The legislature adjourned yesterday, ending regular session.  Without a budget, the legislature is expected to return over the summer.  Some of the bills listed below are expected to receive a vote this summer.

This week several important initiatives were heard on the House and Senate floor.  On Tuesday, we asked you to take action to oppose a bill that would have rolled back groundwater protections from quarry landfills. This bill failed by only one vote so we know that your action made a difference – click here to see how your senator voted.

Additionally, the senate resolution calling for the protection of the Renewable Energy Resource Fund passed the Senate, the Natural Areas Stewardship Act passed the Senate, Electronic Waste Recycling Reform passed the House, and a bill to minimize bobcat hunting locations passed both chambers.  Read more about these each of these initiatives below.

The following is a summary of the most important environmental bills that moved forward this session. These bills passed both chambers, unless otherwise noted.


  • Environmental Justice Agenda – HR234/SR353: A resolution asking the General Assembly not to sweep the Renewable Energy Resource Fund passed the Senate, but was not yet called in the House.
  • PACE financing – HB2831: This financing bill for local governments will be a new tool for renewable energy and energy efficiency financing.
  • Wind Energy Authorization – SB71: Removed an unintentional impediment to wind energy development included in the Future Energy Jobs Act.
  • Lead Window Replacement
  • Lead-painted Window Replacement – SB1774: Re-establishes the lead-painted window replacement program (CLEAR-Win), which studies show had a very positive impact upon reducing lead levels in children residing in low-income residences, and reduces energy usage through efficient windows.


  • Natural Areas Stewardship Act – SB1029: Allows IDNR to create a grant program for land trusts to care for conservation lands.
  • Local Milkweed Regulation – HB685: Prohibits municipalities from listing milkweed as a noxious weed.  This bill has not yet been heard on the Senate floor.
  • Milkweed as State Wildflower – HB2568: Designates milkweed as the state wildflower
  • Trap-neuter-release for Feral Cats – SB641: This bill provides public funding for trap, neuter, release of feral cats.  We have concerns that this bill does not offer protections to wildlife areas.
  • Bobcat Hunting – HB3399: Minimizes the areas where bobcats can be hunted in Illinois and reduces the number of permits.


  • Electronic Waste Recycling – SB1417: Reforms e-waste legislation. See our article on this bill here.
  • Cooking Oil Recycling – SB1420: Removes restrictions on nonprofits that collect cooking oil recycling from the public.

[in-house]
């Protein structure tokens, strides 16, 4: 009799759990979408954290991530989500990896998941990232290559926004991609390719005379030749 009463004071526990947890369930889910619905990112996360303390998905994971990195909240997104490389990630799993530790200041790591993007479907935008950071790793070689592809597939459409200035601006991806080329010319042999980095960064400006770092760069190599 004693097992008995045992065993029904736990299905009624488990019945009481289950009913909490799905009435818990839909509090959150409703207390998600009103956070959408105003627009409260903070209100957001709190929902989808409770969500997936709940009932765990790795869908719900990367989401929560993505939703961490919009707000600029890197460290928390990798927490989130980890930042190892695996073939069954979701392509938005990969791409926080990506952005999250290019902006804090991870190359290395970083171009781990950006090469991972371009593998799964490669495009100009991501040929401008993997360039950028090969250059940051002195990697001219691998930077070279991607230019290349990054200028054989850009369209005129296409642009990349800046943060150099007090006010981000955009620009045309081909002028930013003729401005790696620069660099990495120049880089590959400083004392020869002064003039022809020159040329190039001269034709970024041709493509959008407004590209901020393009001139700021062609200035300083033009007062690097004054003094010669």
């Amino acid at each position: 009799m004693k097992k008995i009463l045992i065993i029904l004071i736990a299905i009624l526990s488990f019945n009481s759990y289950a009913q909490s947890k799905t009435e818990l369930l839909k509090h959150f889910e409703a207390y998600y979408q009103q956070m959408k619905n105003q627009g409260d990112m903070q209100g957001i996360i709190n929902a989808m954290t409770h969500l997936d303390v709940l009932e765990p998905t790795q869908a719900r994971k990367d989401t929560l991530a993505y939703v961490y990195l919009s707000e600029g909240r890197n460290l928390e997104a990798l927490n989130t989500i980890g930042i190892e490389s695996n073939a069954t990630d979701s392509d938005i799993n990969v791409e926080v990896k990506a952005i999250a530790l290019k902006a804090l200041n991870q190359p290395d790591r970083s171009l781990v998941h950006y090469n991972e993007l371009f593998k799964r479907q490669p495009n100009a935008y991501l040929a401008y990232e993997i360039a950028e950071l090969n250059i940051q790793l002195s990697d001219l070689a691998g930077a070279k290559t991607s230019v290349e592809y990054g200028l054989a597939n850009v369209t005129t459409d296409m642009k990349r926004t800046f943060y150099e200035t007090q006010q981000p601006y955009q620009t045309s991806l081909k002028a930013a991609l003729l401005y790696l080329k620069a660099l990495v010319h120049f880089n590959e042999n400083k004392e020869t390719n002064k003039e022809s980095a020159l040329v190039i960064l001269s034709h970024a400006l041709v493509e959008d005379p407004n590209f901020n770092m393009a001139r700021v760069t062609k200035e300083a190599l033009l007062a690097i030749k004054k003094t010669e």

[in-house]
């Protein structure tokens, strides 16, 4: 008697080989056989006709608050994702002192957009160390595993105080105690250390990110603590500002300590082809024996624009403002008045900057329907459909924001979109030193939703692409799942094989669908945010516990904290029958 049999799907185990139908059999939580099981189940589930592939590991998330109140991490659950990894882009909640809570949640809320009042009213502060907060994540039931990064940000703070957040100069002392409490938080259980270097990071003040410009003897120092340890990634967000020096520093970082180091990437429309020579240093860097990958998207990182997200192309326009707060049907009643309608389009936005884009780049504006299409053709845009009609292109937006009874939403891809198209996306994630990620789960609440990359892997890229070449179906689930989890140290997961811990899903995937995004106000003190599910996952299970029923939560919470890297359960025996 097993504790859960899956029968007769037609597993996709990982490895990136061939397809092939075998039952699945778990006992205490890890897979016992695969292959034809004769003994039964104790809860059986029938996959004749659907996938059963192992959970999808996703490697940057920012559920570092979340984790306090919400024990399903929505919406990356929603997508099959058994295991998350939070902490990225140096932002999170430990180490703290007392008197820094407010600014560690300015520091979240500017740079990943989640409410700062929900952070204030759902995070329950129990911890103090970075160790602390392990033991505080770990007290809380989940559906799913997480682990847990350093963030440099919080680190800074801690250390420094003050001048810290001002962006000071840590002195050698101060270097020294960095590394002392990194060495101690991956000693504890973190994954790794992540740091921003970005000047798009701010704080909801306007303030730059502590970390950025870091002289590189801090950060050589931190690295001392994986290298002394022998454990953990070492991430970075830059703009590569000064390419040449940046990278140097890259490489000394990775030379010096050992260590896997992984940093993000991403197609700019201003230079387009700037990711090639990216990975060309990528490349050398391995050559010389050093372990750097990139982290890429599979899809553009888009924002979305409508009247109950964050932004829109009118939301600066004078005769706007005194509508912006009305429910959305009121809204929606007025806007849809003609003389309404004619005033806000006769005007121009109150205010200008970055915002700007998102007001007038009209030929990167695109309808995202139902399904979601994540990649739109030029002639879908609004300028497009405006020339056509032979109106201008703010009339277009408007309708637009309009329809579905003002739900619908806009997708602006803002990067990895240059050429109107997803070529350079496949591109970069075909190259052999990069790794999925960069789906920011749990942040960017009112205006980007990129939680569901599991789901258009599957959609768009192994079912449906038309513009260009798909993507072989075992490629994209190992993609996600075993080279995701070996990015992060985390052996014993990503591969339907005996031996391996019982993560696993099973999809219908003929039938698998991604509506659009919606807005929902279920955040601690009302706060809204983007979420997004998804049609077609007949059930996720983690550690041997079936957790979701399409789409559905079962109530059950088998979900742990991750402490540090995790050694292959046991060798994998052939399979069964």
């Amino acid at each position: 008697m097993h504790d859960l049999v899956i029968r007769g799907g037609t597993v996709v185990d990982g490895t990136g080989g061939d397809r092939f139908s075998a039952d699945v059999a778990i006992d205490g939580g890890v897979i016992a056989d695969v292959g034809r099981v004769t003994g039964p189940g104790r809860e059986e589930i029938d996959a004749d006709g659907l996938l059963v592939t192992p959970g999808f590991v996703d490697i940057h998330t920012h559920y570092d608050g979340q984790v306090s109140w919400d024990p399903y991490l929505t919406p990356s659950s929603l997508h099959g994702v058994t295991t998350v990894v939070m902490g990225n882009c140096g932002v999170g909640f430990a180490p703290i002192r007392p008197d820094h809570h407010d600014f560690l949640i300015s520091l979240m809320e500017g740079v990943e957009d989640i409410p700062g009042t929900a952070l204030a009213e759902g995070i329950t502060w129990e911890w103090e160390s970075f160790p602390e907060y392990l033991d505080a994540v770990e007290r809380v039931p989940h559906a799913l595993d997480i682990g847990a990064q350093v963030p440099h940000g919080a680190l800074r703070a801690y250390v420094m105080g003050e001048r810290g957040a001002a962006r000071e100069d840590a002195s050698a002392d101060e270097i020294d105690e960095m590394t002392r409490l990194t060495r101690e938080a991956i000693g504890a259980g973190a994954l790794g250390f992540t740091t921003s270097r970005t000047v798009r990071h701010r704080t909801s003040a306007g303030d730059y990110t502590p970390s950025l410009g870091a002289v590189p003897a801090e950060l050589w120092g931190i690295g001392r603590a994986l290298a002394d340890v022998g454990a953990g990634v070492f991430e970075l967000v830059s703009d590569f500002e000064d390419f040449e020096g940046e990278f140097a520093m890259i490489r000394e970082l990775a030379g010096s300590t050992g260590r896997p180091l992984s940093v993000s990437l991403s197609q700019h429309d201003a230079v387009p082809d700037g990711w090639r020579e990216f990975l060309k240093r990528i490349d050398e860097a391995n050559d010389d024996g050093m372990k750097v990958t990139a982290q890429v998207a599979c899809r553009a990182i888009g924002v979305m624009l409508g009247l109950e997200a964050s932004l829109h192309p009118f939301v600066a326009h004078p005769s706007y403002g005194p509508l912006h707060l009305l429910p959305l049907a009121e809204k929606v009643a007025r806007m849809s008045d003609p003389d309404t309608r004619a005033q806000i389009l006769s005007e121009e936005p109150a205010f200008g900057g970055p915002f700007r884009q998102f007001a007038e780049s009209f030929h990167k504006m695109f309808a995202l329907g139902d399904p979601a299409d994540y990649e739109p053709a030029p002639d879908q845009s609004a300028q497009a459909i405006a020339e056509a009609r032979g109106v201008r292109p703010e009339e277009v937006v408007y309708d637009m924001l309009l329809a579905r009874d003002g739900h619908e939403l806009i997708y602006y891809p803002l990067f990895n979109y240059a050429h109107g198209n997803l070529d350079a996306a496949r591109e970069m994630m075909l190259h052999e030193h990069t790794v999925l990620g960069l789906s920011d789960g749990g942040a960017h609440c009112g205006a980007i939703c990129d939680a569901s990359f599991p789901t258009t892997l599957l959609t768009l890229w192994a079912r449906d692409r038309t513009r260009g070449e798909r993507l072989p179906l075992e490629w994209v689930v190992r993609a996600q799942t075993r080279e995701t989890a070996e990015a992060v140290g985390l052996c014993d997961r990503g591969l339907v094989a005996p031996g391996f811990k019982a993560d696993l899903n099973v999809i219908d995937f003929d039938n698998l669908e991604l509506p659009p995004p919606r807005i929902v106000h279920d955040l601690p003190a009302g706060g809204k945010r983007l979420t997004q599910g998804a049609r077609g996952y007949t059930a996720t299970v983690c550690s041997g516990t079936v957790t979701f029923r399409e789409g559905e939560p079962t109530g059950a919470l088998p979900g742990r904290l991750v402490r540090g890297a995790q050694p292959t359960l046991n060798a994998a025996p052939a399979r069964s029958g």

• Food Scrap at Landscape Waste Transfer Stations – SB1456: Allows landscape waste transfer stations to accept food scrap, improving food scrap composting infrastructure.
  • Food Scrap Compost Reporting – HB3132: This compost planning bill did not pass, but led to an agreement with IEPA to better report on food scrap composted at commercial sites.
  • Bring your Own Bag Month – HR39: This resolution designates April as Bring Your Own Bag month.

Local Food

  • Cottage Food Opportunities – HB3063: Created more opportunities for local food entrepreneurs to sell value added food.
  • Industrial Hemp – SB1294: A bill to allow farmers to grow industrial hemp did not pass the Illinois House and discussions will continue over the summer.
  • Farmers Markets – HB2820: Standardizes procedures for farmers market hand washing and refrigeration.  This bill must still be heard on concurrence in the House.


  • Urban Flooding – SB1337: Ensures that all counties have the authority to develop countywide stormwater management plans and adopt ordinances to implement them, protecting water.  This bill must still move through the House.
  • Quarry Landfills – HB2880: This bill would have rolled back protections on quarry landfills and it failed last night with 29 votes.  Thank you to all who took action.
  • Groundwater Monitoring at quarries – HB3056/HB1454: These bills to require groundwater monitoring at quarries were stalled in committee.
  • Nutrient Trading – HB659: This bill allows MWRD in Chicago to participate in a nutrient trading program.


  • Stop Environmental Rollbacks – HB1438/SB2212: This just introduced bill would require Illinois to keep its environmental protections in place, even if federal government rolls back protections.
  • Condemns Border Wall – HR181: Condemns the border wall proposal, specifically for its challenge to wildlife.
  • Restore Great Lakes Funding – HR268: Urges full funding of Great Lakes Restoration Initiative.

Local Food in the Farm Bill – HR277/SR377: Urges local food funding in the farm bill.

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Partners for Parks and Wildlife

Partners for Parks and Wildlife (PPW) is a grassroots coalition that is dedicated to secure and increase funding for open space and park acquisition, natural area preservation, wildlife habitat protection and recreational opportunities in Illinois.

Learn More About Climate Change

The U.S. EPA’s website on climate change was once a great resource for basic scientific information on the topic and we look forward to the day that it is again. Until then, the City of Chicago is making sure its citizens have access to research and information.


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